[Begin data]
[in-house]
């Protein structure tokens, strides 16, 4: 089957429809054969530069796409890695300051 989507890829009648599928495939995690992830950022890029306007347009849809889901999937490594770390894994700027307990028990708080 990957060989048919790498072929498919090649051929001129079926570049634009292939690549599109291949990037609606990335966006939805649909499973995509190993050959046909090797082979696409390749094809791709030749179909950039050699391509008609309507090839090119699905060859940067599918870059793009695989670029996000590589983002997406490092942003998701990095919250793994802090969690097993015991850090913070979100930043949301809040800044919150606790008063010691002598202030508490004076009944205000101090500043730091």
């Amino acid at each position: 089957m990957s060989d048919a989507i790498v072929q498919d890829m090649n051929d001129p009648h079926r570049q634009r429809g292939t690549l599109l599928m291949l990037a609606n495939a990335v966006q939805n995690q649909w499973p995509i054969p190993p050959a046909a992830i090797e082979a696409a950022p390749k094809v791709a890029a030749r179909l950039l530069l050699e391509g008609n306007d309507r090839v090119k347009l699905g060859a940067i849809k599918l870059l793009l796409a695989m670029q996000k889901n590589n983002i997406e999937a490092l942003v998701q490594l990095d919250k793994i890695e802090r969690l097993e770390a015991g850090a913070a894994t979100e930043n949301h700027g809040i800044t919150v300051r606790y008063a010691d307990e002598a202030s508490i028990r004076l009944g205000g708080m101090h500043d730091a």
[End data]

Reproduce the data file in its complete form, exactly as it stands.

[in-house]
């Protein structure tokens, strides 16, 4: 089957429809054969530069796409890695300051 989507890829009648599928495939995690992830950022890029306007347009849809889901999937490594770390894994700027307990028990708080 990957060989048919790498072929498919090649051929001129079926570049634009292939690549599109291949990037609606990335966006939805649909499973995509190993050959046909090797082979696409390749094809791709030749179909950039050699391509008609309507090839090119699905060859940067599918870059793009695989670029996000590589983002997406490092942003998701990095919250793994802090969690097993015991850090913070979100930043949301809040800044919150606790008063010691002598202030508490004076009944205000101090500043730091």
């Amino acid at each position: 089957m990957s060989d048919a989507i790498v072929q498919d890829m090649n051929d001129p009648h079926r570049q634009r429809g292939t690549l599109l599928m291949l990037a609606n495939a990335v966006q939805n995690q649909w499973p995509i054969p190993p050959a046909a992830i090797e082979a696409a950022p390749k094809v791709a890029a030749r179909l950039l530069l050699e391509g008609n306007d309507r090839v090119k347009l699905g060859a940067i849809k599918l870059l793009l796409a695989m670029q996000k889901n590589n983002i997406e999937a490092l942003v998701q490594l990095d919250k793994i890695e802090r969690l097993e770390a015991g850090a913070a894994t979100e930043n949301h700027g809040i800044t919150v300051r606790y008063a010691d307990e002598a202030s508490i028990r004076l009944g205000g708080m101090h500043d730091a």